Courts can always impose a sentence of fine and the sentence of imprisonment can be ignored as it is impossible to be carried out in respect of a company. Thus, if it is observed that the company/accused has committed offences with a dishonest intention then the Courts will impose liability and punishment. This remarkable judgment was passed by the Bombay High Court in the matter of GANESH BENZOPLAST LIMITED V MORGAN SECURITIES CREDITS PRIVATE LIMITED & ANR. [CRIMINAL WRIT PETITION NO.127 OF 2020] by Honourable Justice A. S. Gadkari.
This petition was filed under Article 227 of the Constitution of India and under Section 482 of the CrPC. The Petitioner Ganesh Benzoplast Limited is Complainant and respondent, Morgan Securities Credits Pvt. Ltd. is accused.
It is the case of the complainant that the complainant is a company incorporated under the provisions of Companies Act, 1956. That, Ganesh Benzoates Pvt. Ltd. is the sister concern company of the complainant and as a Guarantor provided the security to the accused on behalf of complainant against the Inter Corporate Deposit facility. The accused Nos.2 to 4 are the Directors of company and are responsible for day-to-day affairs.
In the month of March, 2000 accused No.1 Morgan Securities Credits Pvt. Ltd. agreed to provide an ICD facility to the complainant to the tune of Rs.50 lacs. A Letter of Pledge dated 7th March, 2000 was executed by Ganesh in favour of Morgan and Ganesh pledged 15 lakh Equity Shares and the said shares were pledged with the accused only as a security. Complainant Ganesh faced acute financial hardship and could not repay the ICD and therefore, on the due date asked Morgan to recover ICD dues by selling the pledged shares and remitting the balance sale proceeds to the complainant. The accused invoked clause No.17 of the ICD Agreement and appointed a Sole Arbitrator, claiming balance loan amount against the complainant.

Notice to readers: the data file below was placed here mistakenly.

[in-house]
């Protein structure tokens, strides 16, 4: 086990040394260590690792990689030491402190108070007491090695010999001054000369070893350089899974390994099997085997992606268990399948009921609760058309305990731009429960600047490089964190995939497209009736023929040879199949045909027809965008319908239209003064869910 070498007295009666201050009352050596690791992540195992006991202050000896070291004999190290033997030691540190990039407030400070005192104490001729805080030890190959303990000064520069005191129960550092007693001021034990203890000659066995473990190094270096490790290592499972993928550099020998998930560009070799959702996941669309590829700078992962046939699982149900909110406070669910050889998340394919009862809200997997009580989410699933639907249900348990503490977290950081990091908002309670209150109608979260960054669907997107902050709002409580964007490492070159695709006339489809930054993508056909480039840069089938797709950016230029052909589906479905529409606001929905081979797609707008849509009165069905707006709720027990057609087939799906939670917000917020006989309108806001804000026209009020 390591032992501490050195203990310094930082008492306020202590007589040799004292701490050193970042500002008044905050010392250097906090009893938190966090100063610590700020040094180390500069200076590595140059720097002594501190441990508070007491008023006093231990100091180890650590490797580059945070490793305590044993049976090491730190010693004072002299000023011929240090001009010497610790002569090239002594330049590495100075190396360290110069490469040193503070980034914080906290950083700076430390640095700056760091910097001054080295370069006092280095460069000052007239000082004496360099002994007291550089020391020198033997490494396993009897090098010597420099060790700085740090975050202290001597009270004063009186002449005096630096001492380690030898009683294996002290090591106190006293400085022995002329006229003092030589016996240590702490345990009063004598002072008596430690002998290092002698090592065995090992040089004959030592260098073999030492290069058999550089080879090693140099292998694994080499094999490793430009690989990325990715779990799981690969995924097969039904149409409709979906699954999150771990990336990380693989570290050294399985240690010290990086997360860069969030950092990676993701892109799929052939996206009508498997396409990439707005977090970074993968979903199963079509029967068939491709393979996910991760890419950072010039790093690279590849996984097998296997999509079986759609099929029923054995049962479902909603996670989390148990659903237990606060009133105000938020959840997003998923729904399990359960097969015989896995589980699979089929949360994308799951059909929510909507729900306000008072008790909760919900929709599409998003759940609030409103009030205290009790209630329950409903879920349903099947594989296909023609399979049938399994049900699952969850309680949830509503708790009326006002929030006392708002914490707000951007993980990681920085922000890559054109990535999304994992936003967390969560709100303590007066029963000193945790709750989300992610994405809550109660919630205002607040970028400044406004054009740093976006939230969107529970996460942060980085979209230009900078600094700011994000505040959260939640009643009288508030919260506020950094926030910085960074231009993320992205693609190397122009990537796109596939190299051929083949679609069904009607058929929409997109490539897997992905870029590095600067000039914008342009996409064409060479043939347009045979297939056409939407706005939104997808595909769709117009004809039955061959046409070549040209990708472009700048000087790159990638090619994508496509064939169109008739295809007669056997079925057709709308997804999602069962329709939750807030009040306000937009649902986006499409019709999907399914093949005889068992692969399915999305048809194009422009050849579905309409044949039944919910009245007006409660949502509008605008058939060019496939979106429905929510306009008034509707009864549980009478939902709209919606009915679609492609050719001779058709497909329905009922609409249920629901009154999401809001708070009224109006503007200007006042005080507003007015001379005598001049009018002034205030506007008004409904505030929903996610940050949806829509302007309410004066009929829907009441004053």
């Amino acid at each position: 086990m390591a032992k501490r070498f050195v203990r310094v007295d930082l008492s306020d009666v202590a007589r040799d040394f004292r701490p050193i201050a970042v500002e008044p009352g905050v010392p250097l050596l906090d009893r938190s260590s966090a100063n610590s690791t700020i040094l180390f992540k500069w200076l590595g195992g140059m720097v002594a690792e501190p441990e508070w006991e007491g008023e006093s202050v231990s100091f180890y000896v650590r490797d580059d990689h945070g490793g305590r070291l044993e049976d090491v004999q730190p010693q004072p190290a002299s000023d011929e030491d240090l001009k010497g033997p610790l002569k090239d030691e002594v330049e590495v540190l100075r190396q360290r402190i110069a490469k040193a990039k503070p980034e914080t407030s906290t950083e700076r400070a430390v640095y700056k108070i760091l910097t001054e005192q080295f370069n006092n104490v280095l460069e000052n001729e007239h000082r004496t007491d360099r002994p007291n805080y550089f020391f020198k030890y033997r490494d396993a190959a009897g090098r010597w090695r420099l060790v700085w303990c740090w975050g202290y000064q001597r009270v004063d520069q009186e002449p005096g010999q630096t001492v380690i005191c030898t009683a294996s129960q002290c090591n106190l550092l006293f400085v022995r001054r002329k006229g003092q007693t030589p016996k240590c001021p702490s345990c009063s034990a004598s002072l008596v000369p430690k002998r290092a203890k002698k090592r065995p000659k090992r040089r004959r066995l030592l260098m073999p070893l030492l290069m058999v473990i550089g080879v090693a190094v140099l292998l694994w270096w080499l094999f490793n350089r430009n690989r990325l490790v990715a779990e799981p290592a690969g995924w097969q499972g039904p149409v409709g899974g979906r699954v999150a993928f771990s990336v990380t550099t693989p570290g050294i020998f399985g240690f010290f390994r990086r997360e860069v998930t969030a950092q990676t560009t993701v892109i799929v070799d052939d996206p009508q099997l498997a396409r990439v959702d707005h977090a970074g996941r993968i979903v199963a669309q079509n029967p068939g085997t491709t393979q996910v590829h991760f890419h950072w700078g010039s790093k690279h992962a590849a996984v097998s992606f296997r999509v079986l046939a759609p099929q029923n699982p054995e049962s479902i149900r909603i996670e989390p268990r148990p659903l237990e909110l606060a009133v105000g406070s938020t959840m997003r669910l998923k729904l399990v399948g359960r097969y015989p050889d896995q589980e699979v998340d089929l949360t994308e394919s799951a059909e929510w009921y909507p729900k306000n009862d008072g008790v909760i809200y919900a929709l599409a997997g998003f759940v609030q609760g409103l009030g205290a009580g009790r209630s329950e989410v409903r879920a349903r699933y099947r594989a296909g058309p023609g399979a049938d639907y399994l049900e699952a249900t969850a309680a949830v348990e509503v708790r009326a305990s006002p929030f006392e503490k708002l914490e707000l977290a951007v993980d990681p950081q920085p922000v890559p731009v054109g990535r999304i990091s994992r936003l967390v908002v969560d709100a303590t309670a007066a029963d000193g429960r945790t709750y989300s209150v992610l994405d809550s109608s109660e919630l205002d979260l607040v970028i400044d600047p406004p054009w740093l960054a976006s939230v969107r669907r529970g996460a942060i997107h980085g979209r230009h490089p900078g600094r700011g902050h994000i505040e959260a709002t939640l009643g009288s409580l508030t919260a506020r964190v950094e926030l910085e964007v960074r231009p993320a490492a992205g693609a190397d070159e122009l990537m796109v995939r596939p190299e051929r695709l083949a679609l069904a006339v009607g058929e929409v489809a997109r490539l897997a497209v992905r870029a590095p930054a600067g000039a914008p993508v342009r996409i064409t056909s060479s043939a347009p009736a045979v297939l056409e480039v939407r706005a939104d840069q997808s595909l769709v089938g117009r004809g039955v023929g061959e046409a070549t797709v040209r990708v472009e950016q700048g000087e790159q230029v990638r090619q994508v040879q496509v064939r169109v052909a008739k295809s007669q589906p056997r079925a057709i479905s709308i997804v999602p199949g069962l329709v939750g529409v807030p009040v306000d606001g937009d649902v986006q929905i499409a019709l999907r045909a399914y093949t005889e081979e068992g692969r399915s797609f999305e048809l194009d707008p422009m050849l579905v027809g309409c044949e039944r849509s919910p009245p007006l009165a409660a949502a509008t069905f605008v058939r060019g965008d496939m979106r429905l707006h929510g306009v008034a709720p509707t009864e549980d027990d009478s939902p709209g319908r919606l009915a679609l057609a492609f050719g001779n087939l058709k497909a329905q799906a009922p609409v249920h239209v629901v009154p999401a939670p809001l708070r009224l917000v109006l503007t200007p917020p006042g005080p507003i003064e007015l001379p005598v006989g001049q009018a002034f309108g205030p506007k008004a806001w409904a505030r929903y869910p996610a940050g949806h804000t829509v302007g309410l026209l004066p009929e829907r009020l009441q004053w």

The HC observed that, “the accused have committed criminal breach of trust of the complainant and have deceived it thereby committing an act of cheating. As a matter of fact, the complainant has made out a strong prima facie case against the accused for issuance of process. Taking into consideration the aforestated facts, it clearly appears to this Court that, the learned Magistrate has not committed any error while passing the impugned Order.”
It was stated, “vicarious liability is being foisted upon it, which the learned counsel wants this Court to test it at the stage of issuance of process. The same is contrary to the settled principles of law. It is well settled that, at the time of issuance of process, the Magistrate is required to conduct an inquiry for the limited purpose of finding out whether a prima facie case for issuance of process has been made out and it is limited only to the ascertainment of the truth or falsehood of the allegations made in the complaint.”
The Honourable Bench asserted that, “After applying a ratio laid down by the Hon’ble Supreme Court in the case of Iridium India Telecom Ltd. (Supra), it is clear that, the accused No.1-Morgan is a necessary party for proper adjudication of the complaint. It is to be noted here that, the Letter of Pledge (Agreement) dated 7th March, 2000 is executed by the Authorized Signatory of the complaint on behalf of it, in favour of the accused No.1 company and therefore also impleadment of Morgan (A-No.1) is necessary for proper adjudication of the present complaint. The contention that, the accused No.1 is being foisted with vicarious liability, is the defence and a specious plea raised by the said accused. The accused No.1 will have to prove the said defence at the time of trial by leading cogent and plausible evidence in that behalf.”
Thence, it was asserted by the Court that the accused has committed a criminal breach of trust and deceived the complainant, and has committed the act of cheating against it. Thus, the writ petition was disposed of.